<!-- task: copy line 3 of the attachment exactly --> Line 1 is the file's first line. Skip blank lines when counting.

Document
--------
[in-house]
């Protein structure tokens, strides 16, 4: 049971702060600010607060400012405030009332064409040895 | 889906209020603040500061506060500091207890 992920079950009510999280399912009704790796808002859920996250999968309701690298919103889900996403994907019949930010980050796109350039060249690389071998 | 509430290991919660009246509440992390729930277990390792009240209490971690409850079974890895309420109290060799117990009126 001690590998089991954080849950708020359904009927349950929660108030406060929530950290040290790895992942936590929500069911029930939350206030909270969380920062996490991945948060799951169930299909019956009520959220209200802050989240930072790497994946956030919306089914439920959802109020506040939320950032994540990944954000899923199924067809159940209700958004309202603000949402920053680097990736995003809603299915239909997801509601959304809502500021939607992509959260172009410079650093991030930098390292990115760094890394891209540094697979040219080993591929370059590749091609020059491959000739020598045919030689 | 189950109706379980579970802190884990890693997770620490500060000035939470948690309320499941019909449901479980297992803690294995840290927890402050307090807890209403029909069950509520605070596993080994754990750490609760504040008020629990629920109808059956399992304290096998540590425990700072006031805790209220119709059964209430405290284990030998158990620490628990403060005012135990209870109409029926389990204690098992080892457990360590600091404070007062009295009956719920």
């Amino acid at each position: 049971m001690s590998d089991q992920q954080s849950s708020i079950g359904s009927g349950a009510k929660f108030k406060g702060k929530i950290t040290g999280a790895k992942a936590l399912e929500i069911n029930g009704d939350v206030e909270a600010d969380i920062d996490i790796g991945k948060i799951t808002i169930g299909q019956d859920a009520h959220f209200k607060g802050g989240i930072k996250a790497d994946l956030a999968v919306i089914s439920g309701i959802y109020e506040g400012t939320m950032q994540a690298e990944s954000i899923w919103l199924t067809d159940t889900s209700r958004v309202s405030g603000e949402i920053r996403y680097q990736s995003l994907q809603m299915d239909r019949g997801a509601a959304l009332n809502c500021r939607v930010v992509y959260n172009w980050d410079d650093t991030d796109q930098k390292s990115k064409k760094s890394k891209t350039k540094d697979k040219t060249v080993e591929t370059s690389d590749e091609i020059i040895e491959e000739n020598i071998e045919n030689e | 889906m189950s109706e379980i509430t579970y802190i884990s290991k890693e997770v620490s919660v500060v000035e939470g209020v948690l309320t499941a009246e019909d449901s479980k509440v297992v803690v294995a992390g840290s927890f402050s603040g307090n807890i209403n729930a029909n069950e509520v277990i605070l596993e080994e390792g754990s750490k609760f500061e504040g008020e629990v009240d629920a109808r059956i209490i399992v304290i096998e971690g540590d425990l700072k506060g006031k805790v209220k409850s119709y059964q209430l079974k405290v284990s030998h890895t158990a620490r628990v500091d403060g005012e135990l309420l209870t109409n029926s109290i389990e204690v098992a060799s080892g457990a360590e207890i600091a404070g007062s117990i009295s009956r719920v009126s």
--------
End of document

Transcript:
């Amino acid at each position: 049971m001690s590998d089991q992920q954080s849950s708020i079950g359904s009927g349950a009510k929660f108030k406060g702060k929530i950290t040290g999280a790895k992942a936590l399912e929500i069911n029930g009704d939350v206030e909270a600010d969380i920062d996490i790796g991945k948060i799951t808002i169930g299909q019956d859920a009520h959220f209200k607060g802050g989240i930072k996250a790497d994946l956030a999968v919306i089914s439920g309701i959802y109020e506040g400012t939320m950032q994540a690298e990944s954000i899923w919103l199924t067809d159940t889900s209700r958004v309202s405030g603000e949402i920053r996403y680097q990736s995003l994907q809603m299915d239909r019949g997801a509601a959304l009332n809502c500021r939607v930010v992509y959260n172009w980050d410079d650093t991030d796109q930098k390292s990115k064409k760094s890394k891209t350039k540094d697979k040219t060249v080993e591929t370059s690389d590749e091609i020059i040895e491959e000739n020598i071998e045919n030689e | 889906m189950s109706e379980i509430t579970y802190i884990s290991k890693e997770v620490s919660v500060v000035e939470g209020v948690l309320t499941a009246e019909d449901s479980k509440v297992v803690v294995a992390g840290s927890f402050s603040g307090n807890i209403n729930a029909n069950e509520v277990i605070l596993e080994e390792g754990s750490k609760f500061e504040g008020e629990v009240d629920a109808r059956i209490i399992v304290i096998e971690g540590d425990l700072k506060g006031k805790v209220k409850s119709y059964q209430l079974k405290v284990s030998h890895t158990a620490r628990v500091d403060g005012e135990l309420l209870t109409n029926s109290i389990e204690v098992a060799s080892g457990a360590e207890i600091a404070g007062s117990i009295s009956r719920v009126s």